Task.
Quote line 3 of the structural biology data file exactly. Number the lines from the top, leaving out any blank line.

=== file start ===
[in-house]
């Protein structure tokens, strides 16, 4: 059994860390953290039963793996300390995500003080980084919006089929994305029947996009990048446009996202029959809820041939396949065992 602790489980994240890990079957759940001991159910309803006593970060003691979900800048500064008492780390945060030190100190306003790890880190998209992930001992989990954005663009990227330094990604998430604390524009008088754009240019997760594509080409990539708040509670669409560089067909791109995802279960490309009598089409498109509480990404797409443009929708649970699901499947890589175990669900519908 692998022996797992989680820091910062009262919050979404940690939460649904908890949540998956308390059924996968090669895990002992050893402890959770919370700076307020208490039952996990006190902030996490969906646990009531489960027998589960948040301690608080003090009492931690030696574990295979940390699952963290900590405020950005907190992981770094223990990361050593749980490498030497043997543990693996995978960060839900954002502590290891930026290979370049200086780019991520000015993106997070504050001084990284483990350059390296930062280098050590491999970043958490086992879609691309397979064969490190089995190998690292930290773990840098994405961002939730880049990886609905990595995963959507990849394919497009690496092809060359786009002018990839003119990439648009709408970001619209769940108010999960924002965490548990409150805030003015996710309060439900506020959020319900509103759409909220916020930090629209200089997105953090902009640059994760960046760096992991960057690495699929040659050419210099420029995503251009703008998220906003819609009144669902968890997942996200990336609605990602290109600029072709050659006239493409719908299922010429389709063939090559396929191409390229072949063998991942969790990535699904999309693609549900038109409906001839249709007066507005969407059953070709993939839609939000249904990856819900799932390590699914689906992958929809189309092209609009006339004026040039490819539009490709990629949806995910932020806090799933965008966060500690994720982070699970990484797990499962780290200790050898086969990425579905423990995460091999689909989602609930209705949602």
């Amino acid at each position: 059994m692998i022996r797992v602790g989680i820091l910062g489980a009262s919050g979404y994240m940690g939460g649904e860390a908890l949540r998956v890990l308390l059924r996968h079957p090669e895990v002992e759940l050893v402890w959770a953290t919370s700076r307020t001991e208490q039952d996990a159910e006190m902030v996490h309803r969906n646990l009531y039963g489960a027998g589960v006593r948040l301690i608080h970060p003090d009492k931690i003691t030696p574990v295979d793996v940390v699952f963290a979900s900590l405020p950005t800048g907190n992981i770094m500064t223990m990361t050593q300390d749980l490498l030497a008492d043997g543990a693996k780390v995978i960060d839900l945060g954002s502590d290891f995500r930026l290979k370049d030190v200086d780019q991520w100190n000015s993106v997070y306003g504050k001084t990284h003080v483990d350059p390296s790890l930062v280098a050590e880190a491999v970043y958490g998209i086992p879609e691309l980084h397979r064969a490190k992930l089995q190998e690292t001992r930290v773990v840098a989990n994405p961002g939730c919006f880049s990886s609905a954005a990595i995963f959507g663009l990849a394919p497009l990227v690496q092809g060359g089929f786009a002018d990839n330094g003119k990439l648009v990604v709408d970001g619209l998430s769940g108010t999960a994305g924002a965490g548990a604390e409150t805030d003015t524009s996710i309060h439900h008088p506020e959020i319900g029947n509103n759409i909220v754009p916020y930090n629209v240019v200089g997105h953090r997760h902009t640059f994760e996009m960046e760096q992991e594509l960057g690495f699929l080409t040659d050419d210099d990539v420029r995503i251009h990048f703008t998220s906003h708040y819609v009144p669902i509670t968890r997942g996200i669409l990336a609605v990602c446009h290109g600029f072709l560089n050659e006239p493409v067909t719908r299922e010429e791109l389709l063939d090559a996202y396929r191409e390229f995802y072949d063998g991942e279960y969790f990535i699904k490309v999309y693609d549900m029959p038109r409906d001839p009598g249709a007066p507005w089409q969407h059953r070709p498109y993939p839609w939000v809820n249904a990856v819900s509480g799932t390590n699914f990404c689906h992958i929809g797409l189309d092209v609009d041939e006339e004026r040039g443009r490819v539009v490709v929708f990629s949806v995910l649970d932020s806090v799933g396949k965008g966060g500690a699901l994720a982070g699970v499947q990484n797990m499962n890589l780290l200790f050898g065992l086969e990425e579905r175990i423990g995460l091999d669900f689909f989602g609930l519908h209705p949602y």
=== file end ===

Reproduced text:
């Amino acid at each position: 059994m692998i022996r797992v602790g989680i820091l910062g489980a009262s919050g979404y994240m940690g939460g649904e860390a908890l949540r998956v890990l308390l059924r996968h079957p090669e895990v002992e759940l050893v402890w959770a953290t919370s700076r307020t001991e208490q039952d996990a159910e006190m902030v996490h309803r969906n646990l009531y039963g489960a027998g589960v006593r948040l301690i608080h970060p003090d009492k931690i003691t030696p574990v295979d793996v940390v699952f963290a979900s900590l405020p950005t800048g907190n992981i770094m500064t223990m990361t050593q300390d749980l490498l030497a008492d043997g543990a693996k780390v995978i960060d839900l945060g954002s502590d290891f995500r930026l290979k370049d030190v200086d780019q991520w100190n000015s993106v997070y306003g504050k001084t990284h003080v483990d350059p390296s790890l930062v280098a050590e880190a491999v970043y958490g998209i086992p879609e691309l980084h397979r064969a490190k992930l089995q190998e690292t001992r930290v773990v840098a989990n994405p961002g939730c919006f880049s990886s609905a954005a990595i995963f959507g663009l990849a394919p497009l990227v690496q092809g060359g089929f786009a002018d990839n330094g003119k990439l648009v990604v709408d970001g619209l998430s769940g108010t999960a994305g924002a965490g548990a604390e409150t805030d003015t524009s996710i309060h439900h008088p506020e959020i319900g029947n509103n759409i909220v754009p916020y930090n629209v240019v200089g997105h953090r997760h902009t640059f994760e996009m960046e760096q992991e594509l960057g690495f699929l080409t040659d050419d210099d990539v420029r995503i251009h990048f703008t998220s906003h708040y819609v009144p669902i509670t968890r997942g996200i669409l990336a609605v990602c446009h290109g600029f072709l560089n050659e006239p493409v067909t719908r299922e010429e791109l389709l063939d090559a996202y396929r191409e390229f995802y072949d063998g991942e279960y969790f990535i699904k490309v999309y693609d549900m029959p038109r409906d001839p009598g249709a007066p507005w089409q969407h059953r070709p498109y993939p839609w939000v809820n249904a990856v819900s509480g799932t390590n699914f990404c689906h992958i929809g797409l189309d092209v609009d041939e006339e004026r040039g443009r490819v539009v490709v929708f990629s949806v995910l649970d932020s806090v799933g396949k965008g966060g500690a699901l994720a982070g699970v499947q990484n797990m499962n890589l780290l200790f050898g065992l086969e990425e579905r175990i423990g995460l091999d669900f689909f989602g609930l519908h209705p949602y």